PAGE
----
As the smoke from recent battle hung in the air outside, the first President in United States history to not be installed into office through a Democratic election looked squarely into the television monitor in front of him.
“My fellow Americans.” He paused for a moment underneath the enormity of that seemingly simple statement to gather his breath. “I have come before you today to explain the changes in how we will govern our country as we move forward.” He stared deeply into the camera, attempting to maintain eye contact with each of the hundreds of millions of people watching…
In the last half of the 19th century, the city of St. Paul gained a reputation as a beautiful summer destination but a horrible place to be in the winter. In 1885 a New York reporter, upon returning home after visiting the area, wrote that Minnesota was “another Siberia, unfit for human hibernation in the winter.” On October 31, 1885, a group of “about fifty or sixty” leading local business people met at the Ryan Hotel. They discussed ways to promote the winter splendor of the area. …
Welcome to Day Thirteen of the Sixty Days of Flutter Challenge. After a short hiatus, we are back to go over classes and constructors one last time before we dive headfirst into Flutter.
Dart is an object-oriented programming (OOP) language. In essence, this means that objects are represented through code. As we’ve learned previously, writing code as objects allows us to write once and reuse it as needed throughout our programs (remember D.R.Y.). This leads to less code and, therefore, smaller programs that are much easier to read.
At the top of the OOP chain is a super class. It…
Welcome to Day Seven of the #60Days of Flutter challenge. Today we are moving on from Dart — at least exclusively — and introducing ourselves to Flutter.
Coding in Flutter allows us to write for Android, iOS, Desktop, Web, and more using the Dart language. This means that instead of writing similar programs in multiple languages, we can write once and deploy multiple times.
Side note: The laptop I’m using is terrible, so until I get it fixed, I will use an online Flutter IDE at www.flutlab.io to code. …
Welcome to Day Six of the #60Days of Flutter challenge. Today, our last day of Mike Dane’s beginning Dart tutorial, we learned about some object-oriented programming (OOP) concepts — creating classes, constructors, and class functions.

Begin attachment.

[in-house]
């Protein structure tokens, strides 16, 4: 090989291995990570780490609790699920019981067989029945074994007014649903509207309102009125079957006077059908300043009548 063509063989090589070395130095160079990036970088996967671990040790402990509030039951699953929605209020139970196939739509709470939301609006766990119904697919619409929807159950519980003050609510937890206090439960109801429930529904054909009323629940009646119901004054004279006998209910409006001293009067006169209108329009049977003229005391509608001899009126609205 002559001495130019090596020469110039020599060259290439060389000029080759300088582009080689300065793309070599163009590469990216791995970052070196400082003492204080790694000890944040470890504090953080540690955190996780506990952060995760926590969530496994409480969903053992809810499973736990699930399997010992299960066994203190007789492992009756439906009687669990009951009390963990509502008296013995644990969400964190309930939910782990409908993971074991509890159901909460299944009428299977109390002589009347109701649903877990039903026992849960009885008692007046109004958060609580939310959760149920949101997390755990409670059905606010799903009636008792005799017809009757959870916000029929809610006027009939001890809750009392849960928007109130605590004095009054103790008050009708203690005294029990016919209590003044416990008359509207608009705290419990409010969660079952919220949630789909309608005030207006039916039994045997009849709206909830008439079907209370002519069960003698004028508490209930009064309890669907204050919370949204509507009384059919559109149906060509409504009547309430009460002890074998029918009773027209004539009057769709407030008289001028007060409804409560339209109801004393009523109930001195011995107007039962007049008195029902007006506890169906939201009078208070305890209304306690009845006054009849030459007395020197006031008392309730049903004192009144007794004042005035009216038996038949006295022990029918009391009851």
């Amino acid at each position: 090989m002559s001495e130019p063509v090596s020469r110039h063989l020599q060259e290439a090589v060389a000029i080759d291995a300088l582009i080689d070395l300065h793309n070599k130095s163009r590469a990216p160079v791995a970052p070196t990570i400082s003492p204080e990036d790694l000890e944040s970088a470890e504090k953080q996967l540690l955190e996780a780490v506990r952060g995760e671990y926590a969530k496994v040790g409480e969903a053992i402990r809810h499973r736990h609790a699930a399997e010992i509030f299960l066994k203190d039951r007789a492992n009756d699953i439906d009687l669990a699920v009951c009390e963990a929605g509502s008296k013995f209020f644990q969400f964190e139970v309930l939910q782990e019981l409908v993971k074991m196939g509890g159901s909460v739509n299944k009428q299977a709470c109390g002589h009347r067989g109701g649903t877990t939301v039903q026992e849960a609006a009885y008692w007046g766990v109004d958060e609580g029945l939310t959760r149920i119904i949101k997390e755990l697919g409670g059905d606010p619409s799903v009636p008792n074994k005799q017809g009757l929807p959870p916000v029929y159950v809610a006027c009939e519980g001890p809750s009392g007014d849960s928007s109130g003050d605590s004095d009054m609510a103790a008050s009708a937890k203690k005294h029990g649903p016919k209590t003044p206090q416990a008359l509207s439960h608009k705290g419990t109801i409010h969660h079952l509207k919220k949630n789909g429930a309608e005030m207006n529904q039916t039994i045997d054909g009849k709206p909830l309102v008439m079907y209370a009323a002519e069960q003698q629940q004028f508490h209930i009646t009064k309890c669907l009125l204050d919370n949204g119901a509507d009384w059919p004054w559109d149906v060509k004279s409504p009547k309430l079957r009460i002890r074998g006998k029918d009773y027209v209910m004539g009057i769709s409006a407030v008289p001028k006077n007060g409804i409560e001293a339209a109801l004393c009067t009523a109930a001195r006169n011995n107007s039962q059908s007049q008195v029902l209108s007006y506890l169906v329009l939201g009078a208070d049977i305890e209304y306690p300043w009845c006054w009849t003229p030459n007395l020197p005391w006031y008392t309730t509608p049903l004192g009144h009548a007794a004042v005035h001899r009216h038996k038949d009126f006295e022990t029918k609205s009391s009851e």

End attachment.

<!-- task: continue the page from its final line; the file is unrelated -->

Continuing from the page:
Side note: In the tutorial, Mike said that the terms function and method could be used interchangeably. In an effort to not confuse myself, I’ve written function throughout this article.
The idea behind OOP is to structure your code to resemble “real-world” objects. Writing code as objects allows you to write once and reuse it as needed throughout your program. …
Welcome to Day Five of my sixty-day journey to learn Flutter. Thanks to the incredible work of Mike Dane, I’ve come a long way with Dart in a short time.
Today we learned about switch statements, while loops, for loops, and for…in loops.
A switch statement works in about the same way as an IF statement. It is used to see if one thing is equal to a bunch of other things. However, there are specific circumstances where one works better than the other.
Welcome to Day Four of my sixty-day-long project to learn mobile development with Flutter.
Learning syntax is an important part of this process. However, it is just a starting point. Today we take the next step and begin to learn how to inject intelligence into our Dart code with conditionals, boolean comparison operators, as well as and and or operators.
Conditionals are the bread and butter of programming. On its own, a computer can’t make decisions — it’s dumb. Using true/false statements, we can map out the decision-making logic for it.
One way — and probably the most popular way…
Welcome to Day Three of my sixty-day-long project to learn mobile development with Flutter.
Today we looked at lists, functions, parameters, and arguments. Similar to the first two days, we are continuing to concentrate (mostly) on syntax.
Lists are structures that show multiple pieces of ordered data. In essence, they are a variable that holds more than one thing.
There are four parts that go into a List:
(#1) The word List (#2)<list type> (#3)theName = (#4)[the, items, in, the, list];
Lists are put in brackets, and a comma separates each item.